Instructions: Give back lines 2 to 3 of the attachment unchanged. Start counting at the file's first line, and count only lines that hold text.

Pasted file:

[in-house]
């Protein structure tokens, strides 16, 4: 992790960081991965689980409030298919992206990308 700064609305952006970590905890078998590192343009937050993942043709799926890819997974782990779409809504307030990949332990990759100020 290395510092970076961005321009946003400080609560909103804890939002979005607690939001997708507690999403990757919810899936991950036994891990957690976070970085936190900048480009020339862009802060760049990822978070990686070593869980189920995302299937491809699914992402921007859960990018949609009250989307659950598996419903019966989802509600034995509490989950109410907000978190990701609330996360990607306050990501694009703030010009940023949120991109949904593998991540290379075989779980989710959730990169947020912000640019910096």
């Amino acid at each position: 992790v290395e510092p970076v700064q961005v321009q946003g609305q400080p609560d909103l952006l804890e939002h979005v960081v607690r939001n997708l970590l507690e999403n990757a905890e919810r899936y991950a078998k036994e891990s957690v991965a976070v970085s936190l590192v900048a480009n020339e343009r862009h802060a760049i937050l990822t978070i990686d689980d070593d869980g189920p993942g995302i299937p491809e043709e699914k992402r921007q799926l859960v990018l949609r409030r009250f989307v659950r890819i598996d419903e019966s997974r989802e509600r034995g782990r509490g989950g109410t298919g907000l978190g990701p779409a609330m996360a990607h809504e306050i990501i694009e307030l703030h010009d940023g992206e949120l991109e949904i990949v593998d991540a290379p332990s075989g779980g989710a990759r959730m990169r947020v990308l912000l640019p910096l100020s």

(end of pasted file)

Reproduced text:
């Protein structure tokens, strides 16, 4: 992790960081991965689980409030298919992206990308 700064609305952006970590905890078998590192343009937050993942043709799926890819997974782990779409809504307030990949332990990759100020 290395510092970076961005321009946003400080609560909103804890939002979005607690939001997708507690999403990757919810899936991950036994891990957690976070970085936190900048480009020339862009802060760049990822978070990686070593869980189920995302299937491809699914992402921007859960990018949609009250989307659950598996419903019966989802509600034995509490989950109410907000978190990701609330996360990607306050990501694009703030010009940023949120991109949904593998991540290379075989779980989710959730990169947020912000640019910096």
């Amino acid at each position: 992790v290395e510092p970076v700064q961005v321009q946003g609305q400080p609560d909103l952006l804890e939002h979005v960081v607690r939001n997708l970590l507690e999403n990757a905890e919810r899936y991950a078998k036994e891990s957690v991965a976070v970085s936190l590192v900048a480009n020339e343009r862009h802060a760049i937050l990822t978070i990686d689980d070593d869980g189920p993942g995302i299937p491809e043709e699914k992402r921007q799926l859960v990018l949609r409030r009250f989307v659950r890819i598996d419903e019966s997974r989802e509600r034995g782990r509490g989950g109410t298919g907000l978190g990701p779409a609330m996360a990607h809504e306050i990501i694009e307030l703030h010009d940023g992206e949120l991109e949904i990949v593998d991540a290379p332990s075989g779980g989710a990759r959730m990169r947020v990308l912000l640019p910096l100020s």